Arriving just over a year after their debut album Voyage, Generation finds De Lux taking a more ambitious -- and more personal -- approach, resulting in a soundtrack for millennials dreading their Saturn return. As on Voyage, Sean Guerin and Isaac Franco demonstrate their impeccable taste in music, building on their pastiche of LCD Soundsystem and Talking Heads with elements of even more groove-driven acts like Can and ESG and a stream-of-consciousness songwriting style borrowed from punk performance artist Karen Finley. This combination of looping music and free-form words makes Generation a denser, more difficult listen than its predecessor, and Franco and Guerin alternate between clever and awkward as they explore twenty-something angst. "LA Threshold" sums up this tenuous balance between self-aware and self-indulgent as the duo peppers its lockgroove with musings that range from random ("Irish people hate me/Hippies don't love me") to wryly perceptive ("I'm getting older/It doesn't bother me/I've been doing it for a while"). While Generation captures the panic of realizing you're not the newest and youngest anymore, Guerin and Franco don't always convince their listeners to care about it. Too many of their songs are just too long, whether it's the half-baked, seven-minute satire of "Oh Man the Future" or the piano-driven "Conditions," which would be a welcome reprieve from the album's relentless beats if it were about half of its eight-minute running time. De Lux fare better when they take a more structured approach: "Living in an Open Place," "Center of L.U.B.," and "Someday Now" all showcase the duo's skills at crafting hectic, elastic tracks that convey a mood of stylish anxiety. Franco and Guerin's contrast of perky instrumentation and quarter-life crisis sentiments has potential, but it needs pruning. In ways they may not have intended, Generation is a warts-and-all portrait of growing up.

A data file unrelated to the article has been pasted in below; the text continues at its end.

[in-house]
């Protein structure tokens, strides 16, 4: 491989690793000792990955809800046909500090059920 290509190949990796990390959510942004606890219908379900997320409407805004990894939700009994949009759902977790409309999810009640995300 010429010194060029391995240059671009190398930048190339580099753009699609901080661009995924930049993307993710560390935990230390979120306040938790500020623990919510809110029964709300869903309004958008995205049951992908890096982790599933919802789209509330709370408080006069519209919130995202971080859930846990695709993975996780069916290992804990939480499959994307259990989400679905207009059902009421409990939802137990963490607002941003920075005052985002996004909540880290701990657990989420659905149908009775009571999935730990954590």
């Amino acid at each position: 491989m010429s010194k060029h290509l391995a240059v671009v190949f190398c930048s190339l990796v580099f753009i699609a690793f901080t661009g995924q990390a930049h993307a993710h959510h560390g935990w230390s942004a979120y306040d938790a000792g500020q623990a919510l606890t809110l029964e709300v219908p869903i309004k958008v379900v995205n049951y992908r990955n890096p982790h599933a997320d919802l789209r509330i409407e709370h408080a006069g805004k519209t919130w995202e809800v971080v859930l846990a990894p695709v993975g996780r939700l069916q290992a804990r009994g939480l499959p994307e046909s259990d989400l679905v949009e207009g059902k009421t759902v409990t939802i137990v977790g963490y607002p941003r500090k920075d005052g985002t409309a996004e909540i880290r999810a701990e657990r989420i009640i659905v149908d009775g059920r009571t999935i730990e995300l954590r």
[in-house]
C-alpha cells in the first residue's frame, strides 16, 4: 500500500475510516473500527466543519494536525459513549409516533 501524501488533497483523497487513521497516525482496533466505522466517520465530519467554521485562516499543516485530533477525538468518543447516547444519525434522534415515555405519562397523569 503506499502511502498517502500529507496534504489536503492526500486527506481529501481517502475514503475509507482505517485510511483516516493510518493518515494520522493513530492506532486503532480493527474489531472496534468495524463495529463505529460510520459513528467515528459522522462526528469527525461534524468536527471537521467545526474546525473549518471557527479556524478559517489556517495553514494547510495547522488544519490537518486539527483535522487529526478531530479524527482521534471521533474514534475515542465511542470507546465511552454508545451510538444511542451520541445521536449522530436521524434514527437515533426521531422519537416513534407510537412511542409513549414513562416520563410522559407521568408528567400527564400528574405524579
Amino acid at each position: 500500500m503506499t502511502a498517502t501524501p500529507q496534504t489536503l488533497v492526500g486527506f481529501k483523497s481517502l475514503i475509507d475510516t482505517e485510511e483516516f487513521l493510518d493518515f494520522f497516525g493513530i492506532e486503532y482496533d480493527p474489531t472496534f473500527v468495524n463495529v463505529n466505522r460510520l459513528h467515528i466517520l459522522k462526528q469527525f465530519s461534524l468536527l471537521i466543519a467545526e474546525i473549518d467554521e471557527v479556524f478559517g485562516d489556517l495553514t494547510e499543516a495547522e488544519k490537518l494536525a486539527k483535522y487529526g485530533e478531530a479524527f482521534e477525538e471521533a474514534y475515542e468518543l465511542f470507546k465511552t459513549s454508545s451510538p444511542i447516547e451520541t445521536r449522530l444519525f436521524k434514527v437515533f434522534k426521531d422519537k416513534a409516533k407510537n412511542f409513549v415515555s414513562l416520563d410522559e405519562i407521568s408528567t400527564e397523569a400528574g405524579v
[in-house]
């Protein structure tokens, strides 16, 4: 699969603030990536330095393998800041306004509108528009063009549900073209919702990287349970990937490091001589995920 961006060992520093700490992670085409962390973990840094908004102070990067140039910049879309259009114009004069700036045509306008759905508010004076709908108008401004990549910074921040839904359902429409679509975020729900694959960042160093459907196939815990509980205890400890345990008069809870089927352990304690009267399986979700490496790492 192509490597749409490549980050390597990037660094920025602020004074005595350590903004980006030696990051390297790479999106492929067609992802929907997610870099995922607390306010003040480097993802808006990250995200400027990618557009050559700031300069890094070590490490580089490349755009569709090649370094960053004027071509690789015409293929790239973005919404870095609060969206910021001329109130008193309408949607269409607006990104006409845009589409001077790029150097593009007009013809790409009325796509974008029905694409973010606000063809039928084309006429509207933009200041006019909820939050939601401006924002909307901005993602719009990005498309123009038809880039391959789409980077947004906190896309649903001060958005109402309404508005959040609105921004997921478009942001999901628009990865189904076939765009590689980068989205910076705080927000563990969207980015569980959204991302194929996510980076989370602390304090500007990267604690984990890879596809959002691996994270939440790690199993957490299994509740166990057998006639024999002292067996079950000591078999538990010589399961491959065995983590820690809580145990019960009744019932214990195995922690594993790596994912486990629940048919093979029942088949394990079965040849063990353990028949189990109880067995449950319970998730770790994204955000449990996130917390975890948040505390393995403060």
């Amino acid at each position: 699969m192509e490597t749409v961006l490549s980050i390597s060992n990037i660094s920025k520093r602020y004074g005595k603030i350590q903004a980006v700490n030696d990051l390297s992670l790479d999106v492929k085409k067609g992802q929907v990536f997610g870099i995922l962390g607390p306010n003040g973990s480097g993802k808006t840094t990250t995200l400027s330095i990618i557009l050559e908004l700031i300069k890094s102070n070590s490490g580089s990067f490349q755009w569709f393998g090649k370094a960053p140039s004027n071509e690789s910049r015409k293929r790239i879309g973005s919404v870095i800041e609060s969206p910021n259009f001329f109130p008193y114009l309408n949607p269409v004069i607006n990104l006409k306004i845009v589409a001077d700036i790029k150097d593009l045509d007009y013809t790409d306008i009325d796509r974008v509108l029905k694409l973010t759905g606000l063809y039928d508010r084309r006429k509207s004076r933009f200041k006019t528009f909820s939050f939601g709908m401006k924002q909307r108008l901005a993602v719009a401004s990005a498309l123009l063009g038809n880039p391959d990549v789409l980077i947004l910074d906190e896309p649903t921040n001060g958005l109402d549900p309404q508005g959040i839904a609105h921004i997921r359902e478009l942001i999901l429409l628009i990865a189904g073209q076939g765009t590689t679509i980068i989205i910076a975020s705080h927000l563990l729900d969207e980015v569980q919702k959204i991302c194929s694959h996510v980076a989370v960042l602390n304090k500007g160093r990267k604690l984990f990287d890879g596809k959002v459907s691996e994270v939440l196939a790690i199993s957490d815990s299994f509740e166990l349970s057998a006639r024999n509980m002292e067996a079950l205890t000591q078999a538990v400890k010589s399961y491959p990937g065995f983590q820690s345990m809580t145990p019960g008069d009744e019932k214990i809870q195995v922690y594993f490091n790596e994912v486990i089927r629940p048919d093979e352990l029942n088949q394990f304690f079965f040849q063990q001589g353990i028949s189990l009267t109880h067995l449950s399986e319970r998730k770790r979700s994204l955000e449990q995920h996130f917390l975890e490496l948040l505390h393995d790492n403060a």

by Heather Phares